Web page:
This is the reworked version of this assignment for assessment, following feedback and reflection. The revisions are a small sequencing change and some editing of image notes.
This assignment introduced me to the authorial possibilities of documentary photography, particularly the use of metaphor and metonymy, and influenced my future direction significantly.
About the work
“Where you used to be, there is a hole in the world, which I find myself
constantly walking around in the daytime, and falling in at night.”
(Edna St. Vincent Millay)
The brief asks for “eight images that individually have a narrative and convey a specific idea”. I chose to explore the emotional state of loss.
The intent is to convey variations on the concept of loss rather than eight subtly different views on the same subject matter, although perhaps inevitably many of the executions allude to the loss of a person. Whilst each image is self-contained, the sequencing does broadly build up in terms of the intensity of the loss.
Though differing in visual style, the images share a still, calm approach to composition and framing that aims to convey a contemplative mood and provide space for the viewer to project their own experiences. The nature of photographing something that isn’t there means that the viewer needs to process from incomplete information, so it’s key that the metaphoric and metonymic connotations ‘work’ effectively.
Loss is an emotional state that we are all familiar with – everyone’s lost someone or something important – and I hope that one or more images makes a connection with the viewer.
Sample prints have been sent to OCA as part of the submission pack.
Click the first image below to start a full-screen slideshow.
A Hole in the World
This was very much about applying semiotic theory and choosing signifiers that pointed to the appropriate signifieds. Following is a brief note on each image:
Receding hairline is intended to signify not only lost hair but lost youth and vitality.
A closed-up shop to connote loss of someone’s livelihood. It was pleasing that the door number is 121 as this added a secondary layer of signification, implying the loss of the ‘1-to-1’ personal service that independent shops provide.
A reference to the multiple loss of life in war, where there is both an individual and a community aspect on both sides of the equation.
Though an accident caused by a temperamental photobooth, the black fourth image seemed to me to be a potent metaphor for the sudden end to a relationship.
Thanks to Les Monaghan for allowing the use of part of one of his images from The Desire Project (2016) for this. I specifically want to address some peer review comments on this image, which some viewers felt was out of place visually and conceptually. My rationale with this one is that it represents a collective, public sense of loss for a public figure, and the image was of someone expressing it in public, and I saw it presented in a public place. It is therefore intentionally discordant with the rest, as it is the most ‘hyperreal‘ (per Baudrillard) of the forms of loss, as the rest are more individually experienced as ‘real’.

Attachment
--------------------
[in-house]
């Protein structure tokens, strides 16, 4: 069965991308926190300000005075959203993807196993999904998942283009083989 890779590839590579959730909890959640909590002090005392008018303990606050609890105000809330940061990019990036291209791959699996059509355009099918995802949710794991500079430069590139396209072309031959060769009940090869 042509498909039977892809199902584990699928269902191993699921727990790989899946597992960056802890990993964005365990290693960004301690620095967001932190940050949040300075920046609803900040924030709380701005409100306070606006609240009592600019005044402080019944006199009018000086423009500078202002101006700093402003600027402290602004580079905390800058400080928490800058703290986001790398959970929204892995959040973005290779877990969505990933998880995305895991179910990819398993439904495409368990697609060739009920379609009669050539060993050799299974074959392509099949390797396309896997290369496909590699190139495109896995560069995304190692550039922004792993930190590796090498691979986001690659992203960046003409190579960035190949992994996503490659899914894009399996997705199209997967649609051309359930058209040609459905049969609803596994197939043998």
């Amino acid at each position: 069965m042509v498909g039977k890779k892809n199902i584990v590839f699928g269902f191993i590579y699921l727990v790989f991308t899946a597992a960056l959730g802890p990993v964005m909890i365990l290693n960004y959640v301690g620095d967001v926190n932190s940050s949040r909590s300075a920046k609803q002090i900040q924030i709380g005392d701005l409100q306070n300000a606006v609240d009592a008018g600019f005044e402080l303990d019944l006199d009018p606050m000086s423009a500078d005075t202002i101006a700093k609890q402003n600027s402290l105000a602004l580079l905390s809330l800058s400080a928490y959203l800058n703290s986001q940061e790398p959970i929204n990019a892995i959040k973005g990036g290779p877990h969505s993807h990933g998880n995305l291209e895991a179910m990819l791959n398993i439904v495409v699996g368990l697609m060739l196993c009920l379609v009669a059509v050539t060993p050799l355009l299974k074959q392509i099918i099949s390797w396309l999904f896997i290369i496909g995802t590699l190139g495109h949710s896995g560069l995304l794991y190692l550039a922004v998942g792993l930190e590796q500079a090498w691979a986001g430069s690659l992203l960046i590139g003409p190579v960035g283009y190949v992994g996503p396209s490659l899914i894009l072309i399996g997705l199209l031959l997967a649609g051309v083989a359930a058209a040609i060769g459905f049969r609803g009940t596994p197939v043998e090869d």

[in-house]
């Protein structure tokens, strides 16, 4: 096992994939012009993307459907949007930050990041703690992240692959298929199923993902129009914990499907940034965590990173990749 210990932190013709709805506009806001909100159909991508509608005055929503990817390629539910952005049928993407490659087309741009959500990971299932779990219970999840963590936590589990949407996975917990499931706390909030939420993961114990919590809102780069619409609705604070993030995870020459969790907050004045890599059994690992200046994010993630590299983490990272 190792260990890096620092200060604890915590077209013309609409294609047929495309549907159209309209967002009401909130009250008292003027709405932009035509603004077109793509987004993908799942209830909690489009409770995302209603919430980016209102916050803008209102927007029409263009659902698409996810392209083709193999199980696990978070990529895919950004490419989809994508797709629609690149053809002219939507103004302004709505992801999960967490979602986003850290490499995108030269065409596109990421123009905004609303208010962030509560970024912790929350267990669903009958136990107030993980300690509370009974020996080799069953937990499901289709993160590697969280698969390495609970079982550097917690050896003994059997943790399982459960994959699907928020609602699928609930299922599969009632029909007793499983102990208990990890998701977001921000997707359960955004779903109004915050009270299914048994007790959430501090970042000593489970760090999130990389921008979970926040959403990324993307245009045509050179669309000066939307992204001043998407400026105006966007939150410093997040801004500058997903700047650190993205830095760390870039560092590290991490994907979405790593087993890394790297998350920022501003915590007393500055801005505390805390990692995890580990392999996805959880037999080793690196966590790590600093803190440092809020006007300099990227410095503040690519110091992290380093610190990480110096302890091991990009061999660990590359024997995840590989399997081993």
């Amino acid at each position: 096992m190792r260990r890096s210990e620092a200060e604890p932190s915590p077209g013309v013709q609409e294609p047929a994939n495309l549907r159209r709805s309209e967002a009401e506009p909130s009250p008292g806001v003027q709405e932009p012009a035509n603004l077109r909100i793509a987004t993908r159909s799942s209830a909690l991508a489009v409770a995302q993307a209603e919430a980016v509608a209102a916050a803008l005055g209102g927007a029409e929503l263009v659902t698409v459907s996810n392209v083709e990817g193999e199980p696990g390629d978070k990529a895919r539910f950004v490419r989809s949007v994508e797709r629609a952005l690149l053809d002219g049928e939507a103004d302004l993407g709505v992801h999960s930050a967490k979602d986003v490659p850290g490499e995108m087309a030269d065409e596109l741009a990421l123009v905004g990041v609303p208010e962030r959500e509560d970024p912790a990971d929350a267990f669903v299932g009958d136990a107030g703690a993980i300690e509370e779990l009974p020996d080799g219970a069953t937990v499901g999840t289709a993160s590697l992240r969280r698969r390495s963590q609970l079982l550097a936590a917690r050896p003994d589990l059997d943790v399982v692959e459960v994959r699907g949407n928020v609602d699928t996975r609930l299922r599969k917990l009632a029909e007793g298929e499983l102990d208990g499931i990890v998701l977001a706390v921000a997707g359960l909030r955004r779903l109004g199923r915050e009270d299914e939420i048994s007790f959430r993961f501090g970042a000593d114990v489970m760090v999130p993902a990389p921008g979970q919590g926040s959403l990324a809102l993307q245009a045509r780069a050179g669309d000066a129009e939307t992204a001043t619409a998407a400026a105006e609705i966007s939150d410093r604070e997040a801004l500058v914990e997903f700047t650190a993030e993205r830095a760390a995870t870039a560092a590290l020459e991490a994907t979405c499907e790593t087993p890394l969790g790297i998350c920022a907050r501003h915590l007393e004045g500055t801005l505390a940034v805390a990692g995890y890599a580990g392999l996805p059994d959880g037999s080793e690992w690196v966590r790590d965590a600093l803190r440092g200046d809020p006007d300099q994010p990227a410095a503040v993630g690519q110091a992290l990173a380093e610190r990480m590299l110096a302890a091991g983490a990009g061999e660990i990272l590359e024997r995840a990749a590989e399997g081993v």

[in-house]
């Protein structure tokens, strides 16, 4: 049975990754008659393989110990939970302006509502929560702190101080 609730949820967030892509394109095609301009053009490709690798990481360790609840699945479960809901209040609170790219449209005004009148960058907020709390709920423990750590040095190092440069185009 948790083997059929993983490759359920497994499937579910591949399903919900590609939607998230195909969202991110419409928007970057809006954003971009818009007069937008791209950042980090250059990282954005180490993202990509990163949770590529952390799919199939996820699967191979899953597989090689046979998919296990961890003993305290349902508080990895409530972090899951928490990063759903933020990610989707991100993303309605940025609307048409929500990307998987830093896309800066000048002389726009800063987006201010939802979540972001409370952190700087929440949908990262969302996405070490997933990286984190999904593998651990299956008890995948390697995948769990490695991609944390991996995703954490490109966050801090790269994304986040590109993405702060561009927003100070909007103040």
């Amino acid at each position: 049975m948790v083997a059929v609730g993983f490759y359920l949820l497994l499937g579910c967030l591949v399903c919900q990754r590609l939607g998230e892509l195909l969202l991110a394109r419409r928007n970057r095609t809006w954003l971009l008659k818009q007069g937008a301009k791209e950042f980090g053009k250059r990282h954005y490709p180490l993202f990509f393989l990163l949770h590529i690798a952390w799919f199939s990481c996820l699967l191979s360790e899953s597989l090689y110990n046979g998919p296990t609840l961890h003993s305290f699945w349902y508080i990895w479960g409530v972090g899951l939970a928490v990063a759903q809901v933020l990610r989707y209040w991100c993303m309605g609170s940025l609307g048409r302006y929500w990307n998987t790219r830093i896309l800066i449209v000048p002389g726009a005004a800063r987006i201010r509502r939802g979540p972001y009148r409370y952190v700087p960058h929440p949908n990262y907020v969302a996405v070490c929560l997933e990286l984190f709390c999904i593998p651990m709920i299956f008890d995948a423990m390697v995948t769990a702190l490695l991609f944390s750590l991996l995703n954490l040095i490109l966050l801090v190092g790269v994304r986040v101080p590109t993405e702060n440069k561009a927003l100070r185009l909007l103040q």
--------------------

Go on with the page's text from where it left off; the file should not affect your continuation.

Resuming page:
A metonym of a common form of memorial to communicate a recent loss of life. I selected this particular version for the leaves on the tree and the flowers almost touching, evoking hands reaching out.
As the overall theme of the set is well established by the seventh image, I wanted here to encourage the viewer to look around the image a little more before alighting on the particular detail.
This, the most carefully constructed image of the set, is intended to connote loss of a family member, with the photograph standing in. The teardrop shape of the vase is also an intentional signifier.
Evaluating the outcome against the Assessment Criteria:
Demonstration of technical and visual skills:
The set was a mixture of observation (2, 3, 5, 7) and construction (1, 4, 6, 8) and so called up on a combination of visual skills. In terms of expressing my visual awareness I made a conscious decision upfront to do the set in B&W for reasons expanded upon in an earlier prep post
I found that design and compositional skills were more important in this assignment than in previous ones: in contrast to the last assignment where I wanted depth, movement and kinetic energy, for this one I wanted a calm, still, deadpan aesthetic, with use of negative space where possible, to give the viewer ‘space to think’; I also stuck to horizontal ratio for both consistency and to support the calm, static aesthetic.